Monday, 30 June 2014

We three kings

Whilst the blog posting may be a reference to our current celebrities it is also a reference to the icy grasp of winter! That's 'ur lot folks - first green sandpiper on the 21st, followed by dunlin on the 23rd, greenshank on the 26th and common sandpiper on the 29th.  Breeding seasons been and gone and they're heading back south - as I always say spring starts in December when the Tawny's start scrapping over territories.  So on this cheery note a look at some of the summers highlights - barn owls successfully bred on the North Scrub - an initial 3 birds appeared as two when Robin Arundale of the Wolds Barn Owl Group arrived - but the eldest may have already jumped.  Pictures by John Hesslewood of the nest box team:
Needing lots of voles - Bill Eggleton:
Tufty family on North Pond - John Coish:
Mayfly sp. by Bruce Pillinger:
And emergent damselfly nymphs around the reservoir walls by Roy and Lukas:
If only they paid more attention to the stencils!:
Bee orchid by Chris Bell - Nest box team man Terry Mahoney managed to get the count up to a probable all tome record of 199 around the O reservoir last week.  What's so good about this year if you're an orchid is unknown:
Common Blue by Roy Vincent:
Along with ringlet:
At least one osprey was still hanging around last weekend - great shots here by Andy Marshall:
Roy Vincent:
And perhaps also for the future - cracking shot of a common crane coming in to land on Watton NR by Tony McLean - more details on his blog:
Marsh harriers still good enough for us though - North Marsh pair doing well - Darren Smith:
And Bill Eggleton:
Roe deer on North Marsh by Tony Simpson:
And Roy Vincent:
And otter briefly - John Coish:
But the show stealers as ever... Kingfisher season 2014 is now in full swing! Tony Simpson:
Chris Bell:
John Coish:

Bill Eggleton:
Bruce Pillinger:
Alan Wrightson:
Roy Vincent:
And this big bird showed well at numerous birding sites on Saturday - Bill Eggleton:

News of a couple of events this weekend too:

It's national moth night this weekend and to celebrate Martin will be allowing onlookers to join him this Sunday Morning at 10am at the wildlife centre.  Its a drop in event so no booking necessary - hopefully a muggy night will produce a trap full of impressive species.  A fitting tribute to the milestone 550th species recorded at Tophill Low since 1993 last weekend in the form of poplar kitten - details on Martins blog.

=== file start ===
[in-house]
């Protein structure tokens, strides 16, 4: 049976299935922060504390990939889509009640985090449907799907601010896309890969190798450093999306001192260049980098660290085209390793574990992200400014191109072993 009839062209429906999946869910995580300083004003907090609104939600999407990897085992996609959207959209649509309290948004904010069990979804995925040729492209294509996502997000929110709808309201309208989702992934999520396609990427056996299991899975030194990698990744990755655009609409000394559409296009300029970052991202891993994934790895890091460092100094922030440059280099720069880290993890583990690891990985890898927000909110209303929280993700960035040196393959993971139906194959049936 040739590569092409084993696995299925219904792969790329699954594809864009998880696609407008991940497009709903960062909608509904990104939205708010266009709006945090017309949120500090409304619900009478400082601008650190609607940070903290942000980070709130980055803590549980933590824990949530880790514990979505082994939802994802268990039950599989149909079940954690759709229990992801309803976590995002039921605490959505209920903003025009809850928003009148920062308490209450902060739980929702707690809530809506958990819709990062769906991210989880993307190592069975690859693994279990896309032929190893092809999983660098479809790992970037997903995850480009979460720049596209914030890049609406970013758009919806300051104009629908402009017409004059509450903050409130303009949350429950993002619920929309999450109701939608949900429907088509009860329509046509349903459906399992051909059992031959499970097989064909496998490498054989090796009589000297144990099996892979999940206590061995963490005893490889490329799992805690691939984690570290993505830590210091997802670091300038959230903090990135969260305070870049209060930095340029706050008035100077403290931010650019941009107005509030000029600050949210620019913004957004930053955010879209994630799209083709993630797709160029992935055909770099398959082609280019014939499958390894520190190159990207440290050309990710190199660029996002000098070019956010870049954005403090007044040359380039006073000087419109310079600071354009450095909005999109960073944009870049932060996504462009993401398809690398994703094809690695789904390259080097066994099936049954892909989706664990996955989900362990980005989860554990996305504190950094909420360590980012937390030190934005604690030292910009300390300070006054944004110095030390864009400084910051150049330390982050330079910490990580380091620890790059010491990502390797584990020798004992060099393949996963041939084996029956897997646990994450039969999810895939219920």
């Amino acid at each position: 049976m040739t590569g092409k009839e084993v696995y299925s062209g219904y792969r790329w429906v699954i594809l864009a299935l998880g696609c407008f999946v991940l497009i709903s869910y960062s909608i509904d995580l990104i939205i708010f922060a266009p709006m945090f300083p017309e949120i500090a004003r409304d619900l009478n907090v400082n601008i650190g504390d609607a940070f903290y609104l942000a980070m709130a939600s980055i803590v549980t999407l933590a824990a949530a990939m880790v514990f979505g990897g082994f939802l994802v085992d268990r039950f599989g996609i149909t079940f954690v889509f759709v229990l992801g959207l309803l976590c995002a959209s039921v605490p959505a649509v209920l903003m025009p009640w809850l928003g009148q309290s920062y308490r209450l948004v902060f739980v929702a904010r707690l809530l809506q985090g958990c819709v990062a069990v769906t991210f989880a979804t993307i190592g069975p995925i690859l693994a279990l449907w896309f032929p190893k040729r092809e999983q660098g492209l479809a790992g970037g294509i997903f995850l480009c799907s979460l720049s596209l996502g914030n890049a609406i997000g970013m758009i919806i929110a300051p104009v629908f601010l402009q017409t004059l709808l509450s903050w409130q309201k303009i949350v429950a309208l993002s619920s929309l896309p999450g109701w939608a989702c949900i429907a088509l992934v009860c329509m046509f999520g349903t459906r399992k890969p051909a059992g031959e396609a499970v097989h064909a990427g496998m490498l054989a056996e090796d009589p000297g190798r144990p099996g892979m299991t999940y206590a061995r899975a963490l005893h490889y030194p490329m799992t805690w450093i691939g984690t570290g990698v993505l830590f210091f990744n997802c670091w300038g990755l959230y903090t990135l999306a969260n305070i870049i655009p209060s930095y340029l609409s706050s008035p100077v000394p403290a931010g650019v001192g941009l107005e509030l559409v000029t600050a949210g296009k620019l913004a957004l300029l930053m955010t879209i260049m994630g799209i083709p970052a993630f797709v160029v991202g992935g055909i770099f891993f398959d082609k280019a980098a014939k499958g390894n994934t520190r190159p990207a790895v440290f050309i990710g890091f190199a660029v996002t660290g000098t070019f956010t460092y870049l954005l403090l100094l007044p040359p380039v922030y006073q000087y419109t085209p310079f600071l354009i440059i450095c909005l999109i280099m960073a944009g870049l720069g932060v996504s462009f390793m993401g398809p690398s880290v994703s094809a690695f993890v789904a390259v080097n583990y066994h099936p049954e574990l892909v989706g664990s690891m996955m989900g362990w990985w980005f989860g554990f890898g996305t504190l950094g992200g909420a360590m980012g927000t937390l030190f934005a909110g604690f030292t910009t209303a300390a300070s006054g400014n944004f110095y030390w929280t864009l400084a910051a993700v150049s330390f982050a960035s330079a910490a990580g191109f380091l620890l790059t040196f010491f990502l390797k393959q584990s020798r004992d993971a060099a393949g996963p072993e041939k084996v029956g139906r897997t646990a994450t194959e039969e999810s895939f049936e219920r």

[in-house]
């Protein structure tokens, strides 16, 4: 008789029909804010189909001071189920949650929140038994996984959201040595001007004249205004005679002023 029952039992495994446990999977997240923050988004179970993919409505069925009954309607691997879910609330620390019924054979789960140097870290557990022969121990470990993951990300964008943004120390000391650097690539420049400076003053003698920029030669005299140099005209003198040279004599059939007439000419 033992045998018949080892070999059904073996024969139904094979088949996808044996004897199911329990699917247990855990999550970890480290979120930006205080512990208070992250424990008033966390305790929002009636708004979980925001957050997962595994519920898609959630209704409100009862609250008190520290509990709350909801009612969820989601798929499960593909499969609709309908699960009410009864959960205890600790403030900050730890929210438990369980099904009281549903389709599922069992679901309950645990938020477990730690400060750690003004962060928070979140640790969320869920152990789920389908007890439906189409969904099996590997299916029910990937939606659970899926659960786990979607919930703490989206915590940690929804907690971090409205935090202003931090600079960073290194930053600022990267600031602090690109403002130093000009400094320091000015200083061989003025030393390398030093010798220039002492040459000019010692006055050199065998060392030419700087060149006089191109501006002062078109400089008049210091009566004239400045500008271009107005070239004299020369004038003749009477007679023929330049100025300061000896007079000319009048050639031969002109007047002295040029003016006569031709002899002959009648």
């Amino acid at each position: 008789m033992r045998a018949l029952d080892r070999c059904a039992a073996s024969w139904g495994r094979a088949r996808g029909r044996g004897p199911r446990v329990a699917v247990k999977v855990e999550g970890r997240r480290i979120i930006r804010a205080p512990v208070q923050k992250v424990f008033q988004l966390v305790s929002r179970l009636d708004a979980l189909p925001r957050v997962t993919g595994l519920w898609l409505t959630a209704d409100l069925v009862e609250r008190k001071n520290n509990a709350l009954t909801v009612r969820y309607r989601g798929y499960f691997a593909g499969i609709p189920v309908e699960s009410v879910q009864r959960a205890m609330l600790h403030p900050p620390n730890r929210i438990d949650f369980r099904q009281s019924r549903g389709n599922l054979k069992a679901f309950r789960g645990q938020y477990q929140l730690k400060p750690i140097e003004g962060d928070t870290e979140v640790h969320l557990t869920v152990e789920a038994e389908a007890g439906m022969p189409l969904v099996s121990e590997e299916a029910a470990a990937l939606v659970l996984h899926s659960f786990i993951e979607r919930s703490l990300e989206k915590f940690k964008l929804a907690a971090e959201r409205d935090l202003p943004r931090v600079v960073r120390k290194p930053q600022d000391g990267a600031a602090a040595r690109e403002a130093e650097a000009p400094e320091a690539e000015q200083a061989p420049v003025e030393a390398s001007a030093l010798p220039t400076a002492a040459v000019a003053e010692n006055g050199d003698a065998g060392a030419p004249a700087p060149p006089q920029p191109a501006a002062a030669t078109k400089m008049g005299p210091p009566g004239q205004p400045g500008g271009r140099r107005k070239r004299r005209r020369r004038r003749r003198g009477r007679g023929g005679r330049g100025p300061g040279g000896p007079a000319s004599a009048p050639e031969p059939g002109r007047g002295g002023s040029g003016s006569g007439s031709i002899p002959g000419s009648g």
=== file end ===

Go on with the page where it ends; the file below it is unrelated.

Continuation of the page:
In the afternoon by popular demand too will be a botanical walk with Alan Marshall - our resident botanist and finder of hybrid St.John's wort and other such delights.  Again drop in to join him at 2pm on Sunday 6th afternoon.

Wednesday, 11 June 2014

too many too late

Star bird of the last few days has undoubtedly been the two ospreys on the river Hull around North Marsh.  Picked out on Friday morning Maurice Dowson got these great shots;
We've been hoping for a few years now that ospreys may settle at or near Tophill Low - there's certainly no shortage of habitat for them in the area.  These birds will both be sub-adults on walkabout prior to breeding in future years - hopefully they like what they see? There's been speculation as to whether one of the birds may be the satellite tagged one which went through Flamborough and Spurn.  Details are here.  Certainly the bird in our pictures shows no tag - or indeed any rings which is an oddity these days for ospreys - more pics by Roy Vincent:
And Alan Walkington:
They've been moving around the river - more details on Erich's page.  That said the marsh harriers were suitably unimpressed by new neighbours - the North Marsh pair seeing them off aided by the local buzzards and sparrowhawks too; pictures by Alan Walkington:
Roy Vincent:

And Andy Marshall:
There are currently two pairs of sparrowhawks breeding as we are aware - here is the nest of one we found on last weeks breeding bird survey:
Most of the tawny owls around the reserve have fledged and gone - the team ringed this adult bird the other weekend; Graham ages the bird:
Released back into the woodland:
New life too all around - we've popped another 50 greater water parsnips in with Bryan Mallison in recent days as part of the ongoing and successful re-introduction programme - and in doing so uncovered this fawn in the grass outside Hempholme Meadows hide:
Another female with two fawns was snapped by Maurice Dowson on North Marsh:
No the biggest herbivore as we now have the belted galloways back in Hempholme Meadow.  Bee orchids seem to be one of the best years on record, with as many as 98 recorded so far around the O reservoir hay meadows - pics by John Pickering:
And Roy Vincent:
Also the best year yet for the hairy dragonfly - confirmed ovi-positing this year they're now common across the reserve after appearing just a few years ago.  These remarkable pictures by Roy Lyon show one eating a mating pair of damsels;
The female is left unharmed with the abdomen of her former mate still attached:
Four spotted chasers smart too; Roy Lyon:
Some late great crested grebes showing promise on South Marsh East; Maurice Dowson:
Along with already successful pochard, gadwall and mallard broods; Roy Vincent:
And a seeming return of black headed gulls to a quieter marsh sans lesser black backed's; Andy Marshall:
Other sightings in recent days have also included red kite, garganey, cetti's warbler, little gull.  Red legged partridge on the access road by Christine Watts:
Young blackcap in D woods by Roy Lyon:
Grass snake by Jonathon Roe:
Great spotted woodpecker Roy Lyon:
Lime hawkmoth by Roy Lyon found in the traps by Martin Hodges - more details as ever here
All places are now filled on the final otter walk of the year - but instead the new stars of the show have started the annual performance - back by popular demand; Kingfishers now increasingly regular - first shot by Christine Watts:
We'll be clearing out views and readying perches tomorrow...